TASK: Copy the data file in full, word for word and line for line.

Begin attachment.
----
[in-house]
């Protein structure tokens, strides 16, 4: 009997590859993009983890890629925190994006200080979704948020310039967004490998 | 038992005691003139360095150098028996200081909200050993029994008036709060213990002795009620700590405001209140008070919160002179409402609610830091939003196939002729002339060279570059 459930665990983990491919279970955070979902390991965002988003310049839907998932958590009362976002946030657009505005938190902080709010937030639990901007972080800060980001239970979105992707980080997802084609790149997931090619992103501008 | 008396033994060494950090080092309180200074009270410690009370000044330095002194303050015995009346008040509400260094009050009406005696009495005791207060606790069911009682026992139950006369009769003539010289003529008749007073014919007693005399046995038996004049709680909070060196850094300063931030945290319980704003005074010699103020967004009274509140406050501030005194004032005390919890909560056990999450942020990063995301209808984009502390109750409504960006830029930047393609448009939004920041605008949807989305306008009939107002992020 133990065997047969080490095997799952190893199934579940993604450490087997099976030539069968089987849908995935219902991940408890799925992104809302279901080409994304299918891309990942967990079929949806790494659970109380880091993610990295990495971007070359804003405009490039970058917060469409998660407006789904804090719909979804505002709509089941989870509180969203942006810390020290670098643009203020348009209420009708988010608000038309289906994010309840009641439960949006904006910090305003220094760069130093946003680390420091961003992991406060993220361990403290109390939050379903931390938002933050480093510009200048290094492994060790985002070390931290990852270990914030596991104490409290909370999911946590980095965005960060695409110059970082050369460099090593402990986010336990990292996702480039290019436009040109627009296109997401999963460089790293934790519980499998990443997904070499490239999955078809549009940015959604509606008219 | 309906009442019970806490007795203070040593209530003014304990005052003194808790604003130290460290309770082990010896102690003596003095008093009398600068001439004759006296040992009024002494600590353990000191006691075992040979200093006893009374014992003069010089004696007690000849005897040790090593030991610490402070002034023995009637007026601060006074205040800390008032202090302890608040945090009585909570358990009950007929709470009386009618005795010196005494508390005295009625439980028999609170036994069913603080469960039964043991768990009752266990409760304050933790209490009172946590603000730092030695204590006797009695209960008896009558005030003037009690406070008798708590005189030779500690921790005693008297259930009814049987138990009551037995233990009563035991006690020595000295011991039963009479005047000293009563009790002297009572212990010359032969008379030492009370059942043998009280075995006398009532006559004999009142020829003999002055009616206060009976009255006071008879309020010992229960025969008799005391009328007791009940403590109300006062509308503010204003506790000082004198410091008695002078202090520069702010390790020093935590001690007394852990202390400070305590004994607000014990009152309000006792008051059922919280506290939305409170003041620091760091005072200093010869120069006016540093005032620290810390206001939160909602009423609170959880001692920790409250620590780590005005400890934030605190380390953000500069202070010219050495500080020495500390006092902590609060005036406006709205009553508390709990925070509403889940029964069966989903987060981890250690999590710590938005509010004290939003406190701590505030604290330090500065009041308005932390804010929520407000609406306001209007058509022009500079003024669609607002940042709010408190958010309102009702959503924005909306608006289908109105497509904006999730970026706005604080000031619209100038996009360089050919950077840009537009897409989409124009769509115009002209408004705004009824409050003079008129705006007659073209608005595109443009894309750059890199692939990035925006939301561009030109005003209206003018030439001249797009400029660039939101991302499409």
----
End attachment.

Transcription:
[in-house]
């Protein structure tokens, strides 16, 4: 009997590859993009983890890629925190994006200080979704948020310039967004490998 | 038992005691003139360095150098028996200081909200050993029994008036709060213990002795009620700590405001209140008070919160002179409402609610830091939003196939002729002339060279570059 459930665990983990491919279970955070979902390991965002988003310049839907998932958590009362976002946030657009505005938190902080709010937030639990901007972080800060980001239970979105992707980080997802084609790149997931090619992103501008 | 008396033994060494950090080092309180200074009270410690009370000044330095002194303050015995009346008040509400260094009050009406005696009495005791207060606790069911009682026992139950006369009769003539010289003529008749007073014919007693005399046995038996004049709680909070060196850094300063931030945290319980704003005074010699103020967004009274509140406050501030005194004032005390919890909560056990999450942020990063995301209808984009502390109750409504960006830029930047393609448009939004920041605008949807989305306008009939107002992020 133990065997047969080490095997799952190893199934579940993604450490087997099976030539069968089987849908995935219902991940408890799925992104809302279901080409994304299918891309990942967990079929949806790494659970109380880091993610990295990495971007070359804003405009490039970058917060469409998660407006789904804090719909979804505002709509089941989870509180969203942006810390020290670098643009203020348009209420009708988010608000038309289906994010309840009641439960949006904006910090305003220094760069130093946003680390420091961003992991406060993220361990403290109390939050379903931390938002933050480093510009200048290094492994060790985002070390931290990852270990914030596991104490409290909370999911946590980095965005960060695409110059970082050369460099090593402990986010336990990292996702480039290019436009040109627009296109997401999963460089790293934790519980499998990443997904070499490239999955078809549009940015959604509606008219 | 309906009442019970806490007795203070040593209530003014304990005052003194808790604003130290460290309770082990010896102690003596003095008093009398600068001439004759006296040992009024002494600590353990000191006691075992040979200093006893009374014992003069010089004696007690000849005897040790090593030991610490402070002034023995009637007026601060006074205040800390008032202090302890608040945090009585909570358990009950007929709470009386009618005795010196005494508390005295009625439980028999609170036994069913603080469960039964043991768990009752266990409760304050933790209490009172946590603000730092030695204590006797009695209960008896009558005030003037009690406070008798708590005189030779500690921790005693008297259930009814049987138990009551037995233990009563035991006690020595000295011991039963009479005047000293009563009790002297009572212990010359032969008379030492009370059942043998009280075995006398009532006559004999009142020829003999002055009616206060009976009255006071008879309020010992229960025969008799005391009328007791009940403590109300006062509308503010204003506790000082004198410091008695002078202090520069702010390790020093935590001690007394852990202390400070305590004994607000014990009152309000006792008051059922919280506290939305409170003041620091760091005072200093010869120069006016540093005032620290810390206001939160909602009423609170959880001692920790409250620590780590005005400890934030605190380390953000500069202070010219050495500080020495500390006092902590609060005036406006709205009553508390709990925070509403889940029964069966989903987060981890250690999590710590938005509010004290939003406190701590505030604290330090500065009041308005932390804010929520407000609406306001209007058509022009500079003024669609607002940042709010408190958010309102009702959503924005909306608006289908109105497509904006999730970026706005604080000031619209100038996009360089050919950077840009537009897409989409124009769509115009002209408004705004009824409050003079008129705006007659073209608005595109443009894309750059890199692939990035925006939301561009030109005003209206003018030439001249797009400029660039939101991302499409």